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Establishing your own identity in ecosystems

11 Jan 17

The ecosystem model in technology has been in place for a long time. A key aspect of Microsoft’s early growth was their ability to get developers to create software that ran on their operating system.

SAP and Oracle built partner networks to provide implementation services around their products. Force.com is a key element of Salesforce.com’s strategy.

For these ecosystems to work, their has to be value in three directions. First, the ultimate customer must get value. That could be through added choice, more capabilities, or less risk. Second, the ecosystem participant must get value. This could be for lower cost of customer acquisition,lower development costs, or similar areas.

Finally, the ecosystem owner must get value by using this model to strengthen their position in the market.  These dynamics continue with modern ecosystem business models built on digital platforms.

But in these relationships the biggest risk is for the ecosystem participant. And that list is loss of identity. If you become defined by the ecosystem you play in, then you are easily replaceable.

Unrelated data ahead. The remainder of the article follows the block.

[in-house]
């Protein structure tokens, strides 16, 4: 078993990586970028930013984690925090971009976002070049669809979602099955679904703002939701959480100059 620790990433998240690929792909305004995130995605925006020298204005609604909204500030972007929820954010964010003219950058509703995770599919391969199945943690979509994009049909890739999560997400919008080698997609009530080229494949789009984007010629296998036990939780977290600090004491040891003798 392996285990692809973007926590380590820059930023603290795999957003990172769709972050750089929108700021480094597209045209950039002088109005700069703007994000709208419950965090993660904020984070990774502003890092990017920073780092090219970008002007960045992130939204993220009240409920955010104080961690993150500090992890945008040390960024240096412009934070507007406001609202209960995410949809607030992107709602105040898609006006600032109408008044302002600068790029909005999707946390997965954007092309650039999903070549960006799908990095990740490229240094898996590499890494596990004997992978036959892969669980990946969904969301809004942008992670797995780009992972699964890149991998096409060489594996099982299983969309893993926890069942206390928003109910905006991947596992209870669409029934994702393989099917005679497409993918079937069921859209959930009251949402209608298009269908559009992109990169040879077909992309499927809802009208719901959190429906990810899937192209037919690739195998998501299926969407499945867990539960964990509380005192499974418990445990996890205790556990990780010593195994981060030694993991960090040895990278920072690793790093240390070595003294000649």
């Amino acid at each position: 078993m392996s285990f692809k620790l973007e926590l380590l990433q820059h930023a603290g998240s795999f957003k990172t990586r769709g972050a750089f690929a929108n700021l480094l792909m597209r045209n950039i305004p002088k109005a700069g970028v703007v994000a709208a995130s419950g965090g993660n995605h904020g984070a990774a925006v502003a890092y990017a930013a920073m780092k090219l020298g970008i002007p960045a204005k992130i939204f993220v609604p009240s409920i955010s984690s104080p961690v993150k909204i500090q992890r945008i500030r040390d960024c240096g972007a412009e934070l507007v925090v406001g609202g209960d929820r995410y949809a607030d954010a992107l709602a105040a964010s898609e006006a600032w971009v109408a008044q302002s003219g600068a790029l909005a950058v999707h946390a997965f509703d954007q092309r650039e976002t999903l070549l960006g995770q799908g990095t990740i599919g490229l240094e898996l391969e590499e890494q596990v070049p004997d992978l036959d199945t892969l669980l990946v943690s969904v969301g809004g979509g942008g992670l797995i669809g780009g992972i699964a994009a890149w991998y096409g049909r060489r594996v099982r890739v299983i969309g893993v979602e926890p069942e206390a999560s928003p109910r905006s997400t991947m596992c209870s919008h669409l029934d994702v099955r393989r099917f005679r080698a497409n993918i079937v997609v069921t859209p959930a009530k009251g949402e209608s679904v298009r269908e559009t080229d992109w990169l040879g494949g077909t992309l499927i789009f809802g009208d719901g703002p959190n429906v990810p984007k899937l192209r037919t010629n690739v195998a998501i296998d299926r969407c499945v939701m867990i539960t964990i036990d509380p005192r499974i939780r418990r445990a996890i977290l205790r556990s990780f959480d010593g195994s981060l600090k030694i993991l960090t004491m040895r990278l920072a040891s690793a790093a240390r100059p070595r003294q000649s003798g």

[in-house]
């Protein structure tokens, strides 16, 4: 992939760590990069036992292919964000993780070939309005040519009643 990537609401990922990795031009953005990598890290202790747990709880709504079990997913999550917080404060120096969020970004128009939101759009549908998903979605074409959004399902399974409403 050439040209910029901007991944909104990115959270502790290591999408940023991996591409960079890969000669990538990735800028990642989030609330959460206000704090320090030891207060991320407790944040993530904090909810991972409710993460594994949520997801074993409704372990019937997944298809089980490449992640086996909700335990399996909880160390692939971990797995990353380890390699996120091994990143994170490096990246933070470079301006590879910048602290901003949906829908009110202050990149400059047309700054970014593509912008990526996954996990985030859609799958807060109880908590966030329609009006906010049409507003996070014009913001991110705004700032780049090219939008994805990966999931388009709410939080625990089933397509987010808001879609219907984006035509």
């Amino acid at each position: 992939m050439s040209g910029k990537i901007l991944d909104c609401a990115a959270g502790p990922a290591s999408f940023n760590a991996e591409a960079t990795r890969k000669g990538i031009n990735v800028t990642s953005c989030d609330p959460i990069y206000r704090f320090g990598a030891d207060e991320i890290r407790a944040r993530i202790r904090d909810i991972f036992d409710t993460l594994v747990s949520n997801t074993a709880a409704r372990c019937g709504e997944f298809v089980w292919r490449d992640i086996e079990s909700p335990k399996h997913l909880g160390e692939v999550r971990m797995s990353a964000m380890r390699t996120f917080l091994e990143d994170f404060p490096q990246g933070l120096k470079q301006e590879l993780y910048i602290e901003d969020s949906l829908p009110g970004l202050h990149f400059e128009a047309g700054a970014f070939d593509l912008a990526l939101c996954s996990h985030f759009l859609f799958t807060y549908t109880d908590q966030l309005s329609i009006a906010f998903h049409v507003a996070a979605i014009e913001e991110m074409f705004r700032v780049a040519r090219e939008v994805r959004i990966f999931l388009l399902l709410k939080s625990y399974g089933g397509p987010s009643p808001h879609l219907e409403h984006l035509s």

Either by other participants or by ecosystem owner itself. Now lets be clear, when ecosystem leaders create new products, services, or terms of engagement that marginalise their partners, they can put their ecosystem model at risk (but if they have hit scale, it is as likely to be a blip on the radar as a real issue–an unfortunate reality).

Given these dynamics, how do you establish your own identity? First, I’d suggest you need to be really clear in terms of understanding the value you bring–to the ultimate customer AND the ecosystem owner.  

The value to the ecosystem owner matters to.  If it is small or easily duplicated, then you are at risk of being replaced. You should be looking for signs of that occurring and  constantly evaluating how to play in other ecosystems as well  (e.g. most large SAP implementors also implement Oracle).

But, the value to the customer is the essential element of your identity and needs to be at the forefront of your messaging.  Use the ecosystem to gain clarity on your ideal target customer.

Then create your value story with that as a guide. Try to be known, for example, as “the retail experts for Microsoft Dynamics customers” v. “Microsoft Dynamics retail experts.”  

This puts your value first. Then, if you expand to support other ecosystems and environments, it is not a wholesale change in your message.

As our markets evolve, it is hard to imagine many situations where an ecosystem is not involved. Being clear on your role and place in each ecosystem is critical to establishing an identity that supports your growth aspirations.

Article by Hank Barnes, Gartner blog network

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